Limitations

There are a number of limitations with this work. First, we were unable to use all observations in this work because of missing data on some measures that could not be imputed. Domestic and occupational PA were missing less than 1% of data at each wave; however, transportation and active leisure PA were missing for 15–25% of the sample in 1997 and 2000. The percentage of missing data did drop to less than 1% in all later waves. Based on discussions with the study team, we believe a large component of these high rates is interviewers skipping questions when individuals reported that they did not participate in those activities. Future research will attempt to distinguish the missing active leisure values from these zero values.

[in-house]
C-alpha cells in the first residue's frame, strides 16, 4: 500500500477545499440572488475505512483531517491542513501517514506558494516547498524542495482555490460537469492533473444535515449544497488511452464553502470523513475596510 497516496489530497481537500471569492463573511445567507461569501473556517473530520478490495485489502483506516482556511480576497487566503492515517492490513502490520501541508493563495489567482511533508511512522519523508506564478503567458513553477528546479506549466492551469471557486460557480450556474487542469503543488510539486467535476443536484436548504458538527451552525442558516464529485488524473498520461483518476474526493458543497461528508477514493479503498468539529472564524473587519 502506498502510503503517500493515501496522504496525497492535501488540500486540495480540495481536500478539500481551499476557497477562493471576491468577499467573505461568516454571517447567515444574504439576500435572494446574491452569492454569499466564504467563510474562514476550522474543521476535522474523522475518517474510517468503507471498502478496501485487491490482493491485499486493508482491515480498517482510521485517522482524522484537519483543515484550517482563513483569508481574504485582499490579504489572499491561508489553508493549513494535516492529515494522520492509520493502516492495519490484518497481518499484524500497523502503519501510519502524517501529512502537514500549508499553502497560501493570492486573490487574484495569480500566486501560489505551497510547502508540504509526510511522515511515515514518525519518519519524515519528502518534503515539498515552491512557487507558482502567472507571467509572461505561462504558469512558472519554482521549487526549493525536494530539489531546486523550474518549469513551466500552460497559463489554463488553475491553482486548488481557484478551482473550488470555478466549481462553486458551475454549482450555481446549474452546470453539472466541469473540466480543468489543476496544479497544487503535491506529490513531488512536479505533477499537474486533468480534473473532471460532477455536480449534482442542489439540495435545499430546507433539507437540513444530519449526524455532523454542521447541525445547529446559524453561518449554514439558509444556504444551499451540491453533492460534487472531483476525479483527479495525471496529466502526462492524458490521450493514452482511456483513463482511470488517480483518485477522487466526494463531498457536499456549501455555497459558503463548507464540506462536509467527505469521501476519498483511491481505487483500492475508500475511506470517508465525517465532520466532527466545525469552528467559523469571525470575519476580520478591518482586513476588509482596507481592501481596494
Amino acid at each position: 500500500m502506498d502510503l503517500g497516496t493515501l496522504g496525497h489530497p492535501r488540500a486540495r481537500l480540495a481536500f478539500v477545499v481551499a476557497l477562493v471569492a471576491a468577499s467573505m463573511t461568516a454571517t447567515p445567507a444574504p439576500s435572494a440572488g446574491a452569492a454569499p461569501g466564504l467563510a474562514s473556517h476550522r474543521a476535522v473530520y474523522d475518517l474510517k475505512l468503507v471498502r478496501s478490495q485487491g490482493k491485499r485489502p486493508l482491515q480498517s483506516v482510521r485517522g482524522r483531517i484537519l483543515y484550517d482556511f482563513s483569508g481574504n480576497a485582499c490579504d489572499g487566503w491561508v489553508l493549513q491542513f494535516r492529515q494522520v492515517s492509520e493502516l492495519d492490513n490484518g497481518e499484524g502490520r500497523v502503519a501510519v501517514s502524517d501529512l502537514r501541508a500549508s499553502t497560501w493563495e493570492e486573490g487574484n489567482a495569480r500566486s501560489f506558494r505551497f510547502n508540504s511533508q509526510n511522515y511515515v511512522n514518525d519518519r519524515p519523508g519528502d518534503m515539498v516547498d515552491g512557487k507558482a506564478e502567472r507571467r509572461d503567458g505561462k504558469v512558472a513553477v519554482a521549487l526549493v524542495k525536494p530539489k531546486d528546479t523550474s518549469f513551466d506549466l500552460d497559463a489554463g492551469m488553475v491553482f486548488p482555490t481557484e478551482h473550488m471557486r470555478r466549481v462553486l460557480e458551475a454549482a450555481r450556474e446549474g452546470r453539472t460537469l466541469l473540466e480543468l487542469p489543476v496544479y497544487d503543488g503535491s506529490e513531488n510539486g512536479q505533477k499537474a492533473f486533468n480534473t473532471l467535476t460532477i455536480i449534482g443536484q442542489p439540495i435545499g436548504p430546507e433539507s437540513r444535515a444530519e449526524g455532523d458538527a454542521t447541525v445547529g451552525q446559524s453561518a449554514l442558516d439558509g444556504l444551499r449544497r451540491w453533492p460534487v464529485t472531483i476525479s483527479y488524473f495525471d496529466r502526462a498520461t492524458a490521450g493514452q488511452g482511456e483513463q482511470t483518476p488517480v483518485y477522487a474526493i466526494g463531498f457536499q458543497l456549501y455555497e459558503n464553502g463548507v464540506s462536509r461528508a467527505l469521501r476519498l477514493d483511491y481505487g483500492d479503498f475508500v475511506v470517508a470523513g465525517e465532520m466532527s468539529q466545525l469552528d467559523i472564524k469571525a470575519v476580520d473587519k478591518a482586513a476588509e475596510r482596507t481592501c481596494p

Second, over the 20 years (eight waves) of the CHNS we used, survey questions changed, and so not all questions were consistent across all waves. As a result, we were unable to include certain measures, such as MET hours per week spent in housecleaning, as this question was only added in 1997. Therefore, our definition of domestic PA does not include this activity. Even some questions that were asked throughout all eight waves changed. In general, these changes were fairly minor, but they potentially could have resulted in differences in an individual's ability to recall PA. For example, in terms of occupational PA, the 2004 survey question about collective and household farming asked, ‘How many hours last week did you work?’ The 2011 question asked in the past year ‘how many days in a week, on average’ and ‘how many hours in a day, on average’ did you work in this capacity?